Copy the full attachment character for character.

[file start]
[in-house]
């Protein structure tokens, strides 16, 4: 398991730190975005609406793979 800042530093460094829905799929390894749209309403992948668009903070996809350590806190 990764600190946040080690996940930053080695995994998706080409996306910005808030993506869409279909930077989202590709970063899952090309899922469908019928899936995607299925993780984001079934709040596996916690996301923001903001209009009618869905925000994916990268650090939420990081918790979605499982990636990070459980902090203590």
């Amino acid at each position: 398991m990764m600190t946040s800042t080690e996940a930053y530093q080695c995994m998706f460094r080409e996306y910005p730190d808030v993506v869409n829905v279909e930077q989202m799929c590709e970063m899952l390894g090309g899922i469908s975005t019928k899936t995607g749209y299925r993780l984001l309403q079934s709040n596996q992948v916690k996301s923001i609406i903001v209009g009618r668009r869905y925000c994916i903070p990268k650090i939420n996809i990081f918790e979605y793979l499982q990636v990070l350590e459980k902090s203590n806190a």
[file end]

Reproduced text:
[in-house]
């Protein structure tokens, strides 16, 4: 398991730190975005609406793979 800042530093460094829905799929390894749209309403992948668009903070996809350590806190 990764600190946040080690996940930053080695995994998706080409996306910005808030993506869409279909930077989202590709970063899952090309899922469908019928899936995607299925993780984001079934709040596996916690996301923001903001209009009618869905925000994916990268650090939420990081918790979605499982990636990070459980902090203590």
């Amino acid at each position: 398991m990764m600190t946040s800042t080690e996940a930053y530093q080695c995994m998706f460094r080409e996306y910005p730190d808030v993506v869409n829905v279909e930077q989202m799929c590709e970063m899952l390894g090309g899922i469908s975005t019928k899936t995607g749209y299925r993780l984001l309403q079934s709040n596996q992948v916690k996301s923001i609406i903001v209009g009618r668009r869905y925000c994916i903070p990268k650090i939420n996809i990081f918790e979605y793979l499982q990636v990070l350590e459980k902090s203590n806190a």